By: Saema Nasir
“This is going to be good.”
Those were the words my friend exclaimed as he surveyed the crowded room filled with the chatter of strangers and the music of a live band.
And it turned out he was right.
The crowd was hip, the beer was flowing and the music was loud in the dimly lit room. This is the scene I found myself in for Batch Toronto’s pre-opening bash.
A new gastropub in the heart of Toronto, Batch’s menu features carefully crafted cocktails and an extensive selection of craft beer brewed in-house as well as traditional pub eats with a fresh twist.
The upscale décor is really what stands out. The open space features exposed brick, tasteful and ultra-current accents such as mason jars, copper hardware finishes as well as a retro touch of lighting and seating booths reminiscent of a 50s diner. With two levels, there is plenty of room and the space is great for big groups or even an intimate dinner for two. Think of Batch as the most upscale pub you’ll ever go to.
I was presented with three beer selections, each with a distinct taste and flavor. The Porter beer was a deep chocolate colour, with a chocolaty, deep taste to match. This was a filling beer that had real depth. Next came a foggy, amber, wheat beer, which was surprisingly refreshing and light. I could see myself drinking this on a cottage patio in the summer. The last beer was the lightest in look and flavor; it had a bitter taste that didn’t linger but is potent when it first hits your tongue.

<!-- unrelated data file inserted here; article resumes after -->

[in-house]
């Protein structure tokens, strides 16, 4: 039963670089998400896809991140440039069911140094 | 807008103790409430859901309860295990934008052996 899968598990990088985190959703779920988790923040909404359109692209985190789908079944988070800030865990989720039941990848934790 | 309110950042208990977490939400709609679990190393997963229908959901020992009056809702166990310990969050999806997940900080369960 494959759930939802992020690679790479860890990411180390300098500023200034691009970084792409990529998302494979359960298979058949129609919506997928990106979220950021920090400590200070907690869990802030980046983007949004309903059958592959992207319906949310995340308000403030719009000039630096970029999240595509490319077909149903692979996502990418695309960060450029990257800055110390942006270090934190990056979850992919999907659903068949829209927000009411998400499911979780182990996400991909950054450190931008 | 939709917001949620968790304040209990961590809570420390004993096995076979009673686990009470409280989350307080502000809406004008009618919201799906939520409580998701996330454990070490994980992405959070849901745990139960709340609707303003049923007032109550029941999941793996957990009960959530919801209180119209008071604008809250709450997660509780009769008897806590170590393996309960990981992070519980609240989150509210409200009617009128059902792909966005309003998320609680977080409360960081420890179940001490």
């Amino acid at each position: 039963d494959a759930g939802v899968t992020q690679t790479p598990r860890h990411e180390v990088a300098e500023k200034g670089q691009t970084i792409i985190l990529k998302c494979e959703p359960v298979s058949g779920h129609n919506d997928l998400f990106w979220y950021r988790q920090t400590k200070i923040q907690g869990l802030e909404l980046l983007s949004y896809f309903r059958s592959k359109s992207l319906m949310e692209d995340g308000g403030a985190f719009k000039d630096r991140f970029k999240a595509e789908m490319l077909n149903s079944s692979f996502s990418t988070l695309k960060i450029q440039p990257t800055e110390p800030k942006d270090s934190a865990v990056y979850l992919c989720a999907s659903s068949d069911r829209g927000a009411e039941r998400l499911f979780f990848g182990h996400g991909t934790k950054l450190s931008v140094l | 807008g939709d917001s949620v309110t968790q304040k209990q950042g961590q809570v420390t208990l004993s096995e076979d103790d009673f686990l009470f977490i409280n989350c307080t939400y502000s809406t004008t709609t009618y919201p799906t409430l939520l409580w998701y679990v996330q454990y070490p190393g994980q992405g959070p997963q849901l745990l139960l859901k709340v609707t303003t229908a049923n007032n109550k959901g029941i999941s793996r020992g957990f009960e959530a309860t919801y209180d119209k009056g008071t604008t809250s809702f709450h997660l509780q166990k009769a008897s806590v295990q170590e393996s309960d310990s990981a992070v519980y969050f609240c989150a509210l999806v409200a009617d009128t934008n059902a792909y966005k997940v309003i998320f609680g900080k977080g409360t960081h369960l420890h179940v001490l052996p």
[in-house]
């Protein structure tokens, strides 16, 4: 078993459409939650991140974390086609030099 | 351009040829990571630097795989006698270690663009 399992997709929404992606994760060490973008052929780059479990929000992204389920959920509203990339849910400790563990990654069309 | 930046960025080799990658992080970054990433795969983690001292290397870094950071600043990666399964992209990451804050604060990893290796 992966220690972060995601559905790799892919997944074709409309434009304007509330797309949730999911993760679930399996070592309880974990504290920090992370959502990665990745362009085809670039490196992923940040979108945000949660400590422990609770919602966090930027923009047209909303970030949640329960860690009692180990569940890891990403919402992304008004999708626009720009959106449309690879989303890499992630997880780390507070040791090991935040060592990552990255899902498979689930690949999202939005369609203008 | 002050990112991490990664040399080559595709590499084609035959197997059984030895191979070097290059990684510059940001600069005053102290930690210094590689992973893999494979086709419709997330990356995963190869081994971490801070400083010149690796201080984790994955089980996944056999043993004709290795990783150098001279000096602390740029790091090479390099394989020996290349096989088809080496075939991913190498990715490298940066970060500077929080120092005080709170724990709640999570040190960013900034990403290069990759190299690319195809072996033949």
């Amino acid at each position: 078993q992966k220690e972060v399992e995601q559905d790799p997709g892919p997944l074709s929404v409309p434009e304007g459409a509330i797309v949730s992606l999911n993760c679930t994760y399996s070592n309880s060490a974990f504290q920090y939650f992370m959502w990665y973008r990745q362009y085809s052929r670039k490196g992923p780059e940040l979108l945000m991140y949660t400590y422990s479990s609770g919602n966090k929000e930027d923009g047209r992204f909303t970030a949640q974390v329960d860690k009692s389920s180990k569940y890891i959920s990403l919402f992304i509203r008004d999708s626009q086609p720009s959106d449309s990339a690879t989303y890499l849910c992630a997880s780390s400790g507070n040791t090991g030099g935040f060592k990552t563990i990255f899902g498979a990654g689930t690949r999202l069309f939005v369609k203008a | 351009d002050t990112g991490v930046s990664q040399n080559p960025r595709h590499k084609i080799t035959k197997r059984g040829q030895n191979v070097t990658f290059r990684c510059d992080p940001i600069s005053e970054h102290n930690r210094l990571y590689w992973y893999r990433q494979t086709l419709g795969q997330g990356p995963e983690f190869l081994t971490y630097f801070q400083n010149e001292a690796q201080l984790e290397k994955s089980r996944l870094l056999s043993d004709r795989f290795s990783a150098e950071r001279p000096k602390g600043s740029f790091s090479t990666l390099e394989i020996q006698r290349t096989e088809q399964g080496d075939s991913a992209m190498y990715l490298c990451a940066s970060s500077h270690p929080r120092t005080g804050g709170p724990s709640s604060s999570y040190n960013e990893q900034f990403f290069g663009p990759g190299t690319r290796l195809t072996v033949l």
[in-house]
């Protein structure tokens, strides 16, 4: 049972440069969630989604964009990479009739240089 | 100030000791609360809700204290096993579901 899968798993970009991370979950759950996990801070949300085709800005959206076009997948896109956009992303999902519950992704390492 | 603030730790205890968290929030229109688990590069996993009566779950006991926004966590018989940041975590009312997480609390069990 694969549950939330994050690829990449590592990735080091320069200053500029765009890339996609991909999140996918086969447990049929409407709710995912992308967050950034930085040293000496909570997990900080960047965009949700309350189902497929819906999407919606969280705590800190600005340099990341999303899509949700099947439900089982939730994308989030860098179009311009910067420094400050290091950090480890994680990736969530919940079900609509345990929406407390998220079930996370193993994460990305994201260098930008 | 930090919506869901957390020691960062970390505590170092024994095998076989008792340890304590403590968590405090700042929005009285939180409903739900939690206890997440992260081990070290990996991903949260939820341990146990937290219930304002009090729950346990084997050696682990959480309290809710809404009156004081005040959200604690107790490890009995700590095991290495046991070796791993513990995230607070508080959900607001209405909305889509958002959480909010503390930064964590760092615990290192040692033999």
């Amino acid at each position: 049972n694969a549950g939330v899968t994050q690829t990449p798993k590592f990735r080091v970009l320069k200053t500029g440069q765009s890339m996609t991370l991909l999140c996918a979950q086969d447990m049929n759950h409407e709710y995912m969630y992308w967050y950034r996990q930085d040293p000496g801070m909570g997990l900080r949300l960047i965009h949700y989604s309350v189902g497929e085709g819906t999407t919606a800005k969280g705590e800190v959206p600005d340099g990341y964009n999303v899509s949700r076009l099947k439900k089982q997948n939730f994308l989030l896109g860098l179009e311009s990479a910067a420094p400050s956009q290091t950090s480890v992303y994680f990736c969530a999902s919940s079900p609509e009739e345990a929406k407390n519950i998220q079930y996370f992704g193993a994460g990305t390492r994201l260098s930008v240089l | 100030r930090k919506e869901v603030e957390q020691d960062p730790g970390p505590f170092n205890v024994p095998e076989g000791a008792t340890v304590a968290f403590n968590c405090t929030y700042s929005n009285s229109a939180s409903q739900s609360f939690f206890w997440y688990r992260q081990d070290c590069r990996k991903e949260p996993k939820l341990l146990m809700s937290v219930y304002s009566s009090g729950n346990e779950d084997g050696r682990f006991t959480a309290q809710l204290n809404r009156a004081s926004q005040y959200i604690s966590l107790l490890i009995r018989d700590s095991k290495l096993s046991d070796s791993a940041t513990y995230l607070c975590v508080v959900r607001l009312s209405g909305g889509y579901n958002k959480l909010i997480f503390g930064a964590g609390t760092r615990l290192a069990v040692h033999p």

After whetting my whistle, the food was served, which was superb. Expect traditional pub fare done excellently and differently, which will pleasantly tingle your taste buds. One example is the fried pickles. This may seem like a simple dish served in many other places, but in the hands of Chef Ben Heaton, he turns this humble snack into something wonderful that is both crispy and light. Paired with the dill and ranch mayo this is a must-have!
The lamb burger was juicy and the curried lime pickle mayo had a creamy tang that complimented the taste of the meat.
My personal favorite were the wings which came in garlic and honey or house hot sauce. Elevated beyond what usual wings are, these small bites had a kick without too much heat and a sweet tang without the sugariness. Also of note was the curried chicken flatbread, which was buttery yet still light, savory and spicy. The herbs stood out and the flatbread itself was fluffy.
I was impressed by the beautiful space and elevated pub fare. If you want a comfortable atmosphere that is still trendy and delicious and affordable food, definitely make Batch your go-to weekend haunt.
Photos of interior by Joel Levy Photography.
Photos of food by Paula Wilson.
Saema Nasir is a communications professional who blogs, writes, paints & explores her beautiful city of Ottawa. She has a Masters in Public Relations and also blogs at thecityquill.com. Follow her on Twitter @saemanasir.